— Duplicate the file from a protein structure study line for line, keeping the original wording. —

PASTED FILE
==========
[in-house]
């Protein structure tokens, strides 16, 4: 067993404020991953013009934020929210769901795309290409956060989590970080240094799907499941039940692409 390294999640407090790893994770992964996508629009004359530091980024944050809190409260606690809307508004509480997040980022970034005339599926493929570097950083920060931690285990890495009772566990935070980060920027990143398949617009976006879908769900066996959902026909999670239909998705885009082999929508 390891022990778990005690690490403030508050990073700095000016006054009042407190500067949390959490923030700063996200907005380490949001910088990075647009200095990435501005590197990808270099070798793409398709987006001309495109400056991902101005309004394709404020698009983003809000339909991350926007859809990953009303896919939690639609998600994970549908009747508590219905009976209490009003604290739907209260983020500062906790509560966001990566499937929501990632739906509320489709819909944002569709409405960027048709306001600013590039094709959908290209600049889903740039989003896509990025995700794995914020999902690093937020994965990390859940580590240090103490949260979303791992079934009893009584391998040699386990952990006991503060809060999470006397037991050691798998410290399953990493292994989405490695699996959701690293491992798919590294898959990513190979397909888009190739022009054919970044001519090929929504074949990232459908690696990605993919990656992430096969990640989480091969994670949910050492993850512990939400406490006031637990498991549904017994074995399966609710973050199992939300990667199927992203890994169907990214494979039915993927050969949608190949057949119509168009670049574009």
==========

[in-house]
């Protein structure tokens, strides 16, 4: 067993404020991953013009934020929210769901795309290409956060989590970080240094799907499941039940692409 390294999640407090790893994770992964996508629009004359530091980024944050809190409260606690809307508004509480997040980022970034005339599926493929570097950083920060931690285990890495009772566990935070980060920027990143398949617009976006879908769900066996959902026909999670239909998705885009082999929508 390891022990778990005690690490403030508050990073700095000016006054009042407190500067949390959490923030700063996200907005380490949001910088990075647009200095990435501005590197990808270099070798793409398709987006001309495109400056991902101005309004394709404020698009983003809000339909991350926007859809990953009303896919939690639609998600994970549908009747508590219905009976209490009003604290739907209260983020500062906790509560966001990566499937929501990632739906509320489709819909944002569709409405960027048709306001600013590039094709959908290209600049889903740039989003896509990025995700794995914020999902690093937020994965990390859940580590240090103490949260979303791992079934009893009584391998040699386990952990006991503060809060999470006397037991050691798998410290399953990493292994989405490695699996959701690293491992798919590294898959990513190979397909888009190739022009054919970044001519090929929504074949990232459908690696990605993919990656992430096969990640989480091969994670949910050492993850512990939400406490006031637990498991549904017994074995399966609710973050199992939300990667199927992203890994169907990214494979039915993927050969949608190949057949119509168009670049574009």